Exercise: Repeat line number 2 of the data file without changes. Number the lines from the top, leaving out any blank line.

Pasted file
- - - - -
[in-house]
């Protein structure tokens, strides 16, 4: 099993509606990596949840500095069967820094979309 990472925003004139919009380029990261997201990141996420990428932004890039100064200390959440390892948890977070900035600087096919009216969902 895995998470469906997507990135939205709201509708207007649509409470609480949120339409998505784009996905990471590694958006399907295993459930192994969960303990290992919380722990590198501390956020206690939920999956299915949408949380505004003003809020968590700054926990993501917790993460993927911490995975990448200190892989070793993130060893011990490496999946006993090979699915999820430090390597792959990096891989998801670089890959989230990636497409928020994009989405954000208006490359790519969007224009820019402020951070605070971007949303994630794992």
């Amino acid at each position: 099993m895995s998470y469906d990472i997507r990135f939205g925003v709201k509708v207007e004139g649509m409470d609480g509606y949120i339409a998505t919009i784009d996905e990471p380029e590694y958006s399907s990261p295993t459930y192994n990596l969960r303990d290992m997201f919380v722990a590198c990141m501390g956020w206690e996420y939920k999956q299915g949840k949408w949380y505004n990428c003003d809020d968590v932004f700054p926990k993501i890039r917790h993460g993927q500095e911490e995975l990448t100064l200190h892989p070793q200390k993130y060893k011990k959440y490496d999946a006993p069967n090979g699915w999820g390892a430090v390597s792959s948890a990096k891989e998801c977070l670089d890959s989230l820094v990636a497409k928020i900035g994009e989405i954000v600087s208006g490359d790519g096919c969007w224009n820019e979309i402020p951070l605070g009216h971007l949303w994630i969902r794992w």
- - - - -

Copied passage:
């Protein structure tokens, strides 16, 4: 099993509606990596949840500095069967820094979309 990472925003004139919009380029990261997201990141996420990428932004890039100064200390959440390892948890977070900035600087096919009216969902 895995998470469906997507990135939205709201509708207007649509409470609480949120339409998505784009996905990471590694958006399907295993459930192994969960303990290992919380722990590198501390956020206690939920999956299915949408949380505004003003809020968590700054926990993501917790993460993927911490995975990448200190892989070793993130060893011990490496999946006993090979699915999820430090390597792959990096891989998801670089890959989230990636497409928020994009989405954000208006490359790519969007224009820019402020951070605070971007949303994630794992």